DoD Policy Expands Access to Assisted Reproduction


For too many service members, infertility caused by a service-connected illness or injury has made it impossible for them to build their families. The Department of Defense (DoD) covers some assisted reproductive services in cases of service-connected infertility, but eligibility has been limited. On March 11, it was announced that eligibility requirements will now provide greater access to families, but the policy could be better.

Policy Expansion

Prior to this announcement, the policy for assisted reproduction was limited to married service members and those who could produce their own gametes (eggs and sperm)—effectively excluding single service members and those in same-sex marriages.

The new policy will now cover treatment for service-connected infertility for all service members, regardless of their marital status. In addition, the new policy allows for the use of donor gametes. Qualifying service members may use donor eggs, sperm, or embryos when procured at the service member’s expense. While paid surrogacy is still not covered, the policy allows for treatment of a third-party surrogate who is a TRICARE beneficiary.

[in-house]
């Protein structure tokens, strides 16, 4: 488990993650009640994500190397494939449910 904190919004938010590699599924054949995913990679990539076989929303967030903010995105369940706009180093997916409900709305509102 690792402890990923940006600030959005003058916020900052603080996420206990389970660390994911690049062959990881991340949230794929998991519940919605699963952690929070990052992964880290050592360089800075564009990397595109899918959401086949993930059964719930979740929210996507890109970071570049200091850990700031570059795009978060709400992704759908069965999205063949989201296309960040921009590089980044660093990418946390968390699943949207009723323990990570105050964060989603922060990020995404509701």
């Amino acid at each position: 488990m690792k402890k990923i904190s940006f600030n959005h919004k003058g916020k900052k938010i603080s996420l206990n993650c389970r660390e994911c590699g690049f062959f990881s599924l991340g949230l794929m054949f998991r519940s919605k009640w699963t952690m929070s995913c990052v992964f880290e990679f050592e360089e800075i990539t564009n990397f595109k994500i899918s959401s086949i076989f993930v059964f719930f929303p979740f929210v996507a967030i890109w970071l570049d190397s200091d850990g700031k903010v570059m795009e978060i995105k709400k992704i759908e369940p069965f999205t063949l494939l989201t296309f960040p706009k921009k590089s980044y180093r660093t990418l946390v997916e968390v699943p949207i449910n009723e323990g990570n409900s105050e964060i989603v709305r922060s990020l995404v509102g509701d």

The VA has announced similar changes to its own policies. Like DoD, the VA will now cover IVF treatment for eligible Veterans regardless of marital status and will allow the use of donor gametes.

Step Forward, But More to Be Done

NMFA commends the DoD and the VA for recognizing that all service members and veterans with service-connected infertility deserve the chance to build their families, regardless of their marital status. However, the new policy does not go far enough. We urge DoD to expand coverage of assisted reproductive technologies to all military families, including those who struggle with infertility that cannot be directly tied to service.

What is your military family’s thoughts on this policy expansion? Do you have a story that you’d like to share? Share below.